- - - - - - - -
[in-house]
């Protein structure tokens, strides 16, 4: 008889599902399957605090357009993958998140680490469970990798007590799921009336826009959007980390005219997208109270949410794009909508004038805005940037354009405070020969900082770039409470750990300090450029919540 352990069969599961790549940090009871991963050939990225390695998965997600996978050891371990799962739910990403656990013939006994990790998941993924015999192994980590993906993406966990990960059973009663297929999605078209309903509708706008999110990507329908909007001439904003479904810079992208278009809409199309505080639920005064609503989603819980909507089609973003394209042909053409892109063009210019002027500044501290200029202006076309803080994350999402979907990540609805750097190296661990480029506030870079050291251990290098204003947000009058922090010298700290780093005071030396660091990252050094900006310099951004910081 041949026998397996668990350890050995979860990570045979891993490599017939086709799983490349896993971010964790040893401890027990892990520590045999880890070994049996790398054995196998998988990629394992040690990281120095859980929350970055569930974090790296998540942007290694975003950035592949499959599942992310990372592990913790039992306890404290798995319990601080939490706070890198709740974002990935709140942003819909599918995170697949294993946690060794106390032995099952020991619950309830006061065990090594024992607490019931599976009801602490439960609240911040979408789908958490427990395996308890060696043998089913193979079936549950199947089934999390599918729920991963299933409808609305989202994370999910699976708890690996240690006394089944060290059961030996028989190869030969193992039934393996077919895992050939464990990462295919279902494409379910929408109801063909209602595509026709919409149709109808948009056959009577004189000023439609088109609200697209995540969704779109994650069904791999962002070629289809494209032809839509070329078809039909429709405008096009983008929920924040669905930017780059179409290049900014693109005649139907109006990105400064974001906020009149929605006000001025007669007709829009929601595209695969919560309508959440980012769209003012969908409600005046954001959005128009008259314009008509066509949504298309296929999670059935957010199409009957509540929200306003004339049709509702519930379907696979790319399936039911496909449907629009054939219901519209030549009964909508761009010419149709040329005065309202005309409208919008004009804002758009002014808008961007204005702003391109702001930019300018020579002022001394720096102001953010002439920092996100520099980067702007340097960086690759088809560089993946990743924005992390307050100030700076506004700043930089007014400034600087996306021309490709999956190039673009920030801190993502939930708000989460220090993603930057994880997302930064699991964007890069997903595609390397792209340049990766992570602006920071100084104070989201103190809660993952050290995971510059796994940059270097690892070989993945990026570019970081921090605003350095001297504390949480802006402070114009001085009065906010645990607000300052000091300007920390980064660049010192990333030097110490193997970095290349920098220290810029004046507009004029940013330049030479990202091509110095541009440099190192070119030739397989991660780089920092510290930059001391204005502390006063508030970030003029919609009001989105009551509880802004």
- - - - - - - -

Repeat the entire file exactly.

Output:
[in-house]
């Protein structure tokens, strides 16, 4: 008889599902399957605090357009993958998140680490469970990798007590799921009336826009959007980390005219997208109270949410794009909508004038805005940037354009405070020969900082770039409470750990300090450029919540 352990069969599961790549940090009871991963050939990225390695998965997600996978050891371990799962739910990403656990013939006994990790998941993924015999192994980590993906993406966990990960059973009663297929999605078209309903509708706008999110990507329908909007001439904003479904810079992208278009809409199309505080639920005064609503989603819980909507089609973003394209042909053409892109063009210019002027500044501290200029202006076309803080994350999402979907990540609805750097190296661990480029506030870079050291251990290098204003947000009058922090010298700290780093005071030396660091990252050094900006310099951004910081 041949026998397996668990350890050995979860990570045979891993490599017939086709799983490349896993971010964790040893401890027990892990520590045999880890070994049996790398054995196998998988990629394992040690990281120095859980929350970055569930974090790296998540942007290694975003950035592949499959599942992310990372592990913790039992306890404290798995319990601080939490706070890198709740974002990935709140942003819909599918995170697949294993946690060794106390032995099952020991619950309830006061065990090594024992607490019931599976009801602490439960609240911040979408789908958490427990395996308890060696043998089913193979079936549950199947089934999390599918729920991963299933409808609305989202994370999910699976708890690996240690006394089944060290059961030996028989190869030969193992039934393996077919895992050939464990990462295919279902494409379910929408109801063909209602595509026709919409149709109808948009056959009577004189000023439609088109609200697209995540969704779109994650069904791999962002070629289809494209032809839509070329078809039909429709405008096009983008929920924040669905930017780059179409290049900014693109005649139907109006990105400064974001906020009149929605006000001025007669007709829009929601595209695969919560309508959440980012769209003012969908409600005046954001959005128009008259314009008509066509949504298309296929999670059935957010199409009957509540929200306003004339049709509702519930379907696979790319399936039911496909449907629009054939219901519209030549009964909508761009010419149709040329005065309202005309409208919008004009804002758009002014808008961007204005702003391109702001930019300018020579002022001394720096102001953010002439920092996100520099980067702007340097960086690759088809560089993946990743924005992390307050100030700076506004700043930089007014400034600087996306021309490709999956190039673009920030801190993502939930708000989460220090993603930057994880997302930064699991964007890069997903595609390397792209340049990766992570602006920071100084104070989201103190809660993952050290995971510059796994940059270097690892070989993945990026570019970081921090605003350095001297504390949480802006402070114009001085009065906010645990607000300052000091300007920390980064660049010192990333030097110490193997970095290349920098220290810029004046507009004029940013330049030479990202091509110095541009440099190192070119030739397989991660780089920092510290930059001391204005502390006063508030970030003029919609009001989105009551509880802004």